More than ever, young students are online making comments about what they are viewing and/or playing. When talking in person you are able to see facial expressions and body language, but this is not the case when connecting virtually. In this lesson students will watch a video about polite Internet behavior (netiquette). They will engage in a class discussion about proper online behavior.
- Be able to use polite words and comments when communicating on the Internet.
- Be able to differentiate between positive and negative comments.
- Understand that bad manners have consequences.
- Positive comments: Positive comments are good or nice discussion notes.
- Negative comments: Negative comments are bad or mean discussion notes
- Consequence: A consequence is the result of an action.
- Respect: Respect is treating someone kindly with consideration for their feelings.
- Manners: Manners are the polite way to behave.
- Netiquette: Netiquette is online etiquette (good behavior).
To prepare for this lesson:
The teacher may also wish to explore resources included within the Digital Citizenship section of 21 Things 4 Educators in order to fully prepare for this activity.
See Accommodations Page and Charts on the 21things4students.net site in the Teacher Resources.
Directions for this activity:
- The teacher will lead a class discussion about manners. Specifically, focusing on how our words - whether spoken in person or written on the Internet- have power and can affect others either positively or negatively. The teacher will also remind students that when leaving comments online, the other person cannot see the facial expression or mood of the one leaving the comment; thus jokes which are meant to be funny may be offensive.
- Students will discuss the difference between positive and negative comments with a partner.
- Brainstorm a list of situations when students may have the opportunity to post or leave a comment online.
- As a whole group brainstorm several negative comments regarding a specific topic (e.g., What might someone comment/post after watching a video that he/she did not like?).
- The teacher will write these negative comments down on chart paper or the board.
- Working in pairs, the students will rewrite/reword the negative comments in order to make them positive.
- The revised comments will be shared out and the class will discuss the way in which these comments might make someone feel, as opposed to the negative comments.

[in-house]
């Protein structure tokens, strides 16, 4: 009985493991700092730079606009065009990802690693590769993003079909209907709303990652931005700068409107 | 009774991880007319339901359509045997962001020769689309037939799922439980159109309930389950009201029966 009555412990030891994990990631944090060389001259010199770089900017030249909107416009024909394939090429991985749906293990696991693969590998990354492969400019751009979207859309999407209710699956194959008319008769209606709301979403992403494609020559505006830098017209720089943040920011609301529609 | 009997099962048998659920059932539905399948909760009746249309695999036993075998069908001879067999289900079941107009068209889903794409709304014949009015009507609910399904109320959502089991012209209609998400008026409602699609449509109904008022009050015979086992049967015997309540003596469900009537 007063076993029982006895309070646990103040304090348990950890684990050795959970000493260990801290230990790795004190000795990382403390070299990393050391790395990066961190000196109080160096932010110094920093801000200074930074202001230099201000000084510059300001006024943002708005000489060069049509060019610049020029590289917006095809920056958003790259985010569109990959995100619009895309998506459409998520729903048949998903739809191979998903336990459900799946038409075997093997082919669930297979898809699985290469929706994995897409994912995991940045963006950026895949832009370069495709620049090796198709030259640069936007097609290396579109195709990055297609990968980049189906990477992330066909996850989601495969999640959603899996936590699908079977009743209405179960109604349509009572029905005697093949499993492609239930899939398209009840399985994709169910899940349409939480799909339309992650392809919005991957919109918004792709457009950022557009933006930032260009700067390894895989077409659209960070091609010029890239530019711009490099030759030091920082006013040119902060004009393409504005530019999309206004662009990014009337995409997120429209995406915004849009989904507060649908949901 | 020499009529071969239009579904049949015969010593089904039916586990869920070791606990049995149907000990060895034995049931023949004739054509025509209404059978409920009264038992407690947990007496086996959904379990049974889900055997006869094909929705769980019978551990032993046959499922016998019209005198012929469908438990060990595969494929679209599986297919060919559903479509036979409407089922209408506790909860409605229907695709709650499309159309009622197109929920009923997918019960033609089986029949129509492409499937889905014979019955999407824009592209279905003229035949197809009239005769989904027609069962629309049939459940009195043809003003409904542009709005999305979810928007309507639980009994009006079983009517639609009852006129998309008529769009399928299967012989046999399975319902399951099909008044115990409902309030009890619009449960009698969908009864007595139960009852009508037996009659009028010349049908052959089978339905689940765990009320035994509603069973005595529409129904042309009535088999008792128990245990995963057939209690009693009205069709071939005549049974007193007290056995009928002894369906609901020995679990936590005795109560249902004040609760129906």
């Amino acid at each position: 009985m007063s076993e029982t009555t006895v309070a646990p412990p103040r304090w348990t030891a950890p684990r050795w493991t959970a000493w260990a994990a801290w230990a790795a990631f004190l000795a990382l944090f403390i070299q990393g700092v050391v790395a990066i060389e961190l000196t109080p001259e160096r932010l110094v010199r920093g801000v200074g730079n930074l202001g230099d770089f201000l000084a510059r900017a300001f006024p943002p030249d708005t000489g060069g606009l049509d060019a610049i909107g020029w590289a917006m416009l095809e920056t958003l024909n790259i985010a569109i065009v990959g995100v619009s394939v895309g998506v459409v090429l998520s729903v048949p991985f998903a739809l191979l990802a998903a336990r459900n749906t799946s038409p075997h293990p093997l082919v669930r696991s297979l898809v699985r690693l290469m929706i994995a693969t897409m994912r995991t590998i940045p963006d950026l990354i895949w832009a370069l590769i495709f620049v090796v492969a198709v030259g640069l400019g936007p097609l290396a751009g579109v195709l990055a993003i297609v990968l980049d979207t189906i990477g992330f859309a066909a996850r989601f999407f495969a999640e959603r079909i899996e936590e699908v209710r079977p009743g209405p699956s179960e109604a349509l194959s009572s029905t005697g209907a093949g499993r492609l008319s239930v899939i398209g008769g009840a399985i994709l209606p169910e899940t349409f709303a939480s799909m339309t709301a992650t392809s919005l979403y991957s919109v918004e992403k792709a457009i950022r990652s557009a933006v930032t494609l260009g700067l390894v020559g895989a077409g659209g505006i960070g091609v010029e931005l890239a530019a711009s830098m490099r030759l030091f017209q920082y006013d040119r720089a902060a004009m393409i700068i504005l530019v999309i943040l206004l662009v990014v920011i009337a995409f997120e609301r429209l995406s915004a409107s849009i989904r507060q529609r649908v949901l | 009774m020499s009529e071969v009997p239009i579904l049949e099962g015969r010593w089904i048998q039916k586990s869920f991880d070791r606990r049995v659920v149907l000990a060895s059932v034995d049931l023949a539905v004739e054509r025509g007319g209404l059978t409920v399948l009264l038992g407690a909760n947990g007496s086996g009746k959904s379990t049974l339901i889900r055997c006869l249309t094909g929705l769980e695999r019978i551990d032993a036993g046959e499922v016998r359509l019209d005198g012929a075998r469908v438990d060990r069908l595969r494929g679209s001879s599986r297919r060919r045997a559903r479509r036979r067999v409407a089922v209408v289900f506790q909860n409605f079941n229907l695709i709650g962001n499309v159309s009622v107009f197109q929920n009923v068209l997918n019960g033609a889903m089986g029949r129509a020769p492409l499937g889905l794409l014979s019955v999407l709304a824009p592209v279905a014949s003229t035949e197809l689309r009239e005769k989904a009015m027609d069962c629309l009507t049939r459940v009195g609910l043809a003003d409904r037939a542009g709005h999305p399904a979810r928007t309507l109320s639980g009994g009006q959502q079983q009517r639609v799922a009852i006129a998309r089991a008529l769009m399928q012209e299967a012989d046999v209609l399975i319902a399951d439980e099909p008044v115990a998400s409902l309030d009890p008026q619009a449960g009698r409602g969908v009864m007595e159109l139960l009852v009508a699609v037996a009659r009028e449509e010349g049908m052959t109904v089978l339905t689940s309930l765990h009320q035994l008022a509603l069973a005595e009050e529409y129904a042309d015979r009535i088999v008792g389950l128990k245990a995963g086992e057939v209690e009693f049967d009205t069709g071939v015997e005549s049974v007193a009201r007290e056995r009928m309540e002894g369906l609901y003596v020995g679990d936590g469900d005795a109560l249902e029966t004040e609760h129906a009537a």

- The class will watch the video, Netiquette Only.
- The class will participate in a discussion about the video.
- Within small groups, students will discuss the consequences of someone not being polite online (e.g., hurt someone’s feelings, make others feel bad, make others angry).
- Each group will decide on two specific effects.
- Each group will share out the top two effects of not being polite.
- Work as a class to compile a list of netiquette rules for working online and being polite. (For example: when commenting on someone’s video only say nice things, when reading someone’s email or message do not use mean words).
- Students may practice making positive posts within a shared Google Doc or on a class blog entry.
Different options for assessing the students:
- Check for understanding
- Informal observation during discussion using a checklist:
- I can differentiate between positive and negative comments.
- I can use positive comments when I talk to others.
- I understand that my comments have consequences (either positive or negative).
MITECS Competencies & ISTE STANDARDS
MITECS: Michigan adopted the "ISTE Standards for Students" called MITECS (Michigan Integrated Technology Competencies for Students) in 2018.
2b engage in positive and safe, behavior when using technology, including social interactions online or when using networked devices.
Devices and Resources
CONTENT AREA RESOURCES
Students could read their own story on manners and write about being polite on the Internet.
Students could take a survey of their class or the students in the school to see how many leave virtual comments or send emails.
The students might even differentiate between how many leave negative comments. This information could then be graphed and used to provide support as to why this topic needs to be addressed.
Students might discuss ways in which online communities compare to physical communities. Ultimately, we want students to understand that our comments and behavior affect our communities (whether virtual or physical).
This task card was created by Jean Smith, Van Buren Public Schools, February 2018. Updated September, 2022.